We have thoroughly enjoyed experiencing the holidays through Rebeka’s wide eyes. There are so many “trappings” to an American Christmas, and we figured if she’s only going to do it once, we’d go all the way. She was invited to go caroling with some fifth grade girls. We loaded up on a trailer, sat on hay bales, and sang our guts out as we rode through the neighborhood, spreading holiday cheer.
Last weekend we went to the Nutcracker, complete with the super fancy sparkly purple dress we bought for the special occasion. We even got backstage passes, such a treat.
We decorated a gingerbread house, and Rebeka perfected the art of icing icicles.
She and Alayna made this paper chain one night while Alayna was babysitting. They take a ring off each day, counting down to Christmas.
Then there were the Christmas cards she helped me sort, the letters she folded, and the stamps she stuck.
Are you tired yet? Not done. There were cousins to meet, presents to buy, Christmas lights to admire, trees to decorate, songs to sing . . . and all of these things are wonderful. They are fun and exciting, but as they accumulate they can become exhausting. We all know that “most wonderful time of the year” feeling can’t be maintained from the day after Thanksgiving to December 25th. Maybe it’s realized in the midst of stress, as we try to make everything match whatever picture we have in our heads of the perfect Christmas.
This year especially, I have been reminded how impossible the picture perfect Christmas is. There was the horrible school shooting in Connecticut. And we have friends who are going through the season with a great big hole in their family, each ornament or tradition a reminder of who is missing forever. We get word our thirty-four year old friend, a mother with three small children, had a stroke and as I type this she fights for her life. A friend’s father goes strangely and unexplainably catatonic. They are snowballing this year, these bits of bad news marking the “most wonderful time of the year” with the reality that this world is, indeed, broken. It’s real. It isn’t some picture on a card.
A new tradition our family has taken up this year is the weekly unveiling of Rebeka’s foot. I’ve written about it in previous blog posts. This week was especially exciting. We’d been building up to Tuesday evening ever since the week before, when Rebeka’s doctor said we could take BOTH casts off, give her legs and feet a good bath, and finally see for ourselves how that beautiful foot looks after it’s healed a bit from her surgery. We talked about it like it was Christmas morning, so excited, counting down the days. We took pictures of the casts before we took them off, awesome works of graffiti art.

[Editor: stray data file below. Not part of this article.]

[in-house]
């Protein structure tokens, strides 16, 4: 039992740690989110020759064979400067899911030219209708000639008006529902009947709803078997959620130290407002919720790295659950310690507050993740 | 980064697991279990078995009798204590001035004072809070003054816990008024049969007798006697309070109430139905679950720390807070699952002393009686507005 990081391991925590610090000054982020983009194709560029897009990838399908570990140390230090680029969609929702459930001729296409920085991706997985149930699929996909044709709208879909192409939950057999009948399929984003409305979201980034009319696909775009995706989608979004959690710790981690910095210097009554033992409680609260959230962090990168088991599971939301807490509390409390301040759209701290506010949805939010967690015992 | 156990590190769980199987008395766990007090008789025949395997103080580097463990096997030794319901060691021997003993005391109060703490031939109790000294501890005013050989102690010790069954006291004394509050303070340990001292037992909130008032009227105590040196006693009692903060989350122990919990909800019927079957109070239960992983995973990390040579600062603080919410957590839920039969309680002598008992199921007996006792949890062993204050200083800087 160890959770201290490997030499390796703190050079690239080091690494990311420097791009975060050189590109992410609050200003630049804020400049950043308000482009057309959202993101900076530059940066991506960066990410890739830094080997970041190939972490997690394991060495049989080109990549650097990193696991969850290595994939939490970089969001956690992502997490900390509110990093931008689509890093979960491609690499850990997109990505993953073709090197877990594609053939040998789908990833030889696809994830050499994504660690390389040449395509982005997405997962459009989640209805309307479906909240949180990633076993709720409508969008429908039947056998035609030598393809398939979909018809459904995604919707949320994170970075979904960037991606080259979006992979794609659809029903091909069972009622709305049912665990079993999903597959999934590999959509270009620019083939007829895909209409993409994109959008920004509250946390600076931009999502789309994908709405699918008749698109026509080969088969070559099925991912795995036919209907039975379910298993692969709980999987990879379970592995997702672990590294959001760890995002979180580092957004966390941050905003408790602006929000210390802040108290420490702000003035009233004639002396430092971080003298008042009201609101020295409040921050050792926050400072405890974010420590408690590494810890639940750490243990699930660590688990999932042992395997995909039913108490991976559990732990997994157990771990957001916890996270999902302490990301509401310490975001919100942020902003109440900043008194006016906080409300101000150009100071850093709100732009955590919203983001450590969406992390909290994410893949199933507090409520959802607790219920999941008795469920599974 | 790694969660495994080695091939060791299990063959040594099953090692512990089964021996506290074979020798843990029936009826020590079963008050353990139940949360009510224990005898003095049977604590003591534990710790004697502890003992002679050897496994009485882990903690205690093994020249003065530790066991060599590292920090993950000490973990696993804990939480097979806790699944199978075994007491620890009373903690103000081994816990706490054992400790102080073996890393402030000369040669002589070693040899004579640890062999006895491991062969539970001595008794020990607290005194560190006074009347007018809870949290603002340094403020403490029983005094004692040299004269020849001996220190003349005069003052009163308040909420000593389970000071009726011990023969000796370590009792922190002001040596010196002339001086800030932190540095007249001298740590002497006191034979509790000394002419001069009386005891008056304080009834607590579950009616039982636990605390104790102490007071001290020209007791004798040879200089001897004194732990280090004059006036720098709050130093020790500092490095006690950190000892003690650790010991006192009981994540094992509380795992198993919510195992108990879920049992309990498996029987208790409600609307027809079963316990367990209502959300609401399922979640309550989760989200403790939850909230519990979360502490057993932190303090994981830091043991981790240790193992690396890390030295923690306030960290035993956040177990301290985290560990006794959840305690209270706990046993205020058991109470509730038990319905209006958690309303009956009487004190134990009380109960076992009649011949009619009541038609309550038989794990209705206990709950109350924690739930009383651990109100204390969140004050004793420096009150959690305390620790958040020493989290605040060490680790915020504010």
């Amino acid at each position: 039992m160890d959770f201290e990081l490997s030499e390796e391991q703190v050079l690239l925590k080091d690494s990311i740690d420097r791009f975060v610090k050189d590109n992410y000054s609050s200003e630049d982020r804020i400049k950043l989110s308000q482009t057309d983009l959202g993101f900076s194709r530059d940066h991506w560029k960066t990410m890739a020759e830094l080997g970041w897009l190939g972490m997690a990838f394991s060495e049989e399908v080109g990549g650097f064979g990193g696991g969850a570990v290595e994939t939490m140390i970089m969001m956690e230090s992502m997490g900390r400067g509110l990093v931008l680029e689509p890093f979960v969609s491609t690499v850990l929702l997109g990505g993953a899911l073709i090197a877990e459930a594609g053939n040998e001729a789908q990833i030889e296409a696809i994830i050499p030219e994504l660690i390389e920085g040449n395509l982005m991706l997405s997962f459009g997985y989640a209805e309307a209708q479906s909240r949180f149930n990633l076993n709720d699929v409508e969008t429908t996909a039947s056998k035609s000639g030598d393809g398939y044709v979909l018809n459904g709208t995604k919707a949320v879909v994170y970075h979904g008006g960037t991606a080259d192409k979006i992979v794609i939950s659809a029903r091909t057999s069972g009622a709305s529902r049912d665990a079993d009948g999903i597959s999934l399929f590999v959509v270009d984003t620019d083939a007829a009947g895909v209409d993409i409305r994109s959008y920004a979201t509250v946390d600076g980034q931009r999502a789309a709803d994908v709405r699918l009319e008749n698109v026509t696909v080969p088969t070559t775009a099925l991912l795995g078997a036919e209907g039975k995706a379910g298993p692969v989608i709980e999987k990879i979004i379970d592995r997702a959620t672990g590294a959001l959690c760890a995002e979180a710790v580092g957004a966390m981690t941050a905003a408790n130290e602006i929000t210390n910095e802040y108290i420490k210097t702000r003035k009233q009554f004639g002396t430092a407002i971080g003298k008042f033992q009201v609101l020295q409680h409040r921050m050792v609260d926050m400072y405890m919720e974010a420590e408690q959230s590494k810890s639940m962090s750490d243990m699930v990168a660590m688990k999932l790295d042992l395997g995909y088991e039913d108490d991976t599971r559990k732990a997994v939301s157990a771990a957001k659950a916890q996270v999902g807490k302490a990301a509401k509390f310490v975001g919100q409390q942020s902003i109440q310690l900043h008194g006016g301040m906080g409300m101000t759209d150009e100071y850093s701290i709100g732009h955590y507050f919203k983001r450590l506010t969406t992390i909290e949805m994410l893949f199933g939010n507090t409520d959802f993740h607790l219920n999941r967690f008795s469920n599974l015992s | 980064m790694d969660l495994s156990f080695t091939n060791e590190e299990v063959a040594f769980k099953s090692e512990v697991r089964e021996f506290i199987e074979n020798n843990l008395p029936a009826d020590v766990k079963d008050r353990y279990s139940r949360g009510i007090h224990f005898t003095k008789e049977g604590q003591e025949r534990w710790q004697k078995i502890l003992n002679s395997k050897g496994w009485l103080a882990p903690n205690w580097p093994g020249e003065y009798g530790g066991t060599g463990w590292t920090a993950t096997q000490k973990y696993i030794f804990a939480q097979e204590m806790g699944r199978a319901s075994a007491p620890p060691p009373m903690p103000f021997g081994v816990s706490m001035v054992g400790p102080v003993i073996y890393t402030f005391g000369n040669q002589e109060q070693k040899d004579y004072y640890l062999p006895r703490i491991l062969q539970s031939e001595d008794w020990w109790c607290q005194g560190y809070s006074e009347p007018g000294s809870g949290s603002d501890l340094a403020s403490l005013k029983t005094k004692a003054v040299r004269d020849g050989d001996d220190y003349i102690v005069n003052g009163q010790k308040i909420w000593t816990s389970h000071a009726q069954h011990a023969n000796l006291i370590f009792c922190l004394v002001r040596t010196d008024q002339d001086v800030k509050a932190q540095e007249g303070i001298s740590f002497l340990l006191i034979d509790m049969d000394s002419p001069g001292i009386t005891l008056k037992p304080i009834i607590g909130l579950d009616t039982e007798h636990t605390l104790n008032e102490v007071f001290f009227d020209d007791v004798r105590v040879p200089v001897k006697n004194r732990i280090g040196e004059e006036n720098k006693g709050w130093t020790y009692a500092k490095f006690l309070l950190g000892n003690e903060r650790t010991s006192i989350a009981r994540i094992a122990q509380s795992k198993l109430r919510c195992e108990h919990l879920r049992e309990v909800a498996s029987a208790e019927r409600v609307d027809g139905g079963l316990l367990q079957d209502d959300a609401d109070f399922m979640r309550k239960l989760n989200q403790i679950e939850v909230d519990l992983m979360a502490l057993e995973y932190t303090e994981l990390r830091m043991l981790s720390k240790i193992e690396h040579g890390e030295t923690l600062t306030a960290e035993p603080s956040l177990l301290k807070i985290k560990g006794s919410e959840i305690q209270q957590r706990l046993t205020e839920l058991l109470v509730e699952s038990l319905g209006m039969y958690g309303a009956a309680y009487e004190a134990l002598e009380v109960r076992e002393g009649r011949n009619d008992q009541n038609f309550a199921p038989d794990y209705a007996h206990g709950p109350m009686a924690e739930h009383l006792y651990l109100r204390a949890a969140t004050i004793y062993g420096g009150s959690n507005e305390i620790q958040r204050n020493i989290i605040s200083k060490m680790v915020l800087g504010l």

And then the time came, and we started unwrapping the casts, and Rebeka started to cry. It hurt. A lot. First just a tear trickling down the cheek, a clenched jaw, but soon full-blown wails as Alayna rubbed her back and the boys held her hand and watched wide-eyed, and I fretted, and Clay bravely and very gently continued to unwrap her tender foot. “We can wait,” we told her, hoping she’d agree. We didn’t want to keep hurting her. Let a cast tech do it Wednesday morning. Let her doctor. But she wanted to keep going. We took lots of breaks, we blinked back tears as she cried, and finally we got that thing off.
She was very careful with her left leg once it was bare. We could hardly brush it with our fingers without her jumping. She was able to let it float in the tub, but wouldn’t let her heel touch the bottom. We all knew the next morning was coming, including Rebeka. She’d get a new cast on, and it was going to hurt. We waited forever to see the doctor, and he did what he had to do. She wailed. Screamed. This hurt was beyond her or me or Clay, and all we could do was hold her. I was trembling when it was all over, and so was she.
When something hurts Rebeka, she says it’s ouchie. A mosquito bite can be ouchie, and taking off the cast, and putting one on again, was very ouchie. With limited vocabulary, this is the word she’s chosen to describe pain. This season is “ouchie” for so many. And this season is comfort and joy and tradition for so many. This season can be both. But this season is also about gifts, the giving and the receiving.
There is a sweet friend who has loved on Rebeka ever since she got here. This woman lost her eight-year-old daughter last spring, and she’s told me that being with Rebeka has been part of the healing process. She spends time with Rebeka, and she gives her things. Things that belonged to her daughter. A book, an adorable stuffed pig, a winter hat and mittens, and a tiny little snow globe ornament. There is joy in the giving, and healing. I don’t mean to trivialize pain and loss and suffering, but there is always a gift. A new day, the sun rises, we breathe in, we breathe out, each breath a gift. And on a morning, amidst the pain and suffering that every woman endures during childbirth, a baby was born. A gift. Joy and pain, and a promise that someday we’ll experience perfection. Until then, there will be scars, but we have reason to smile.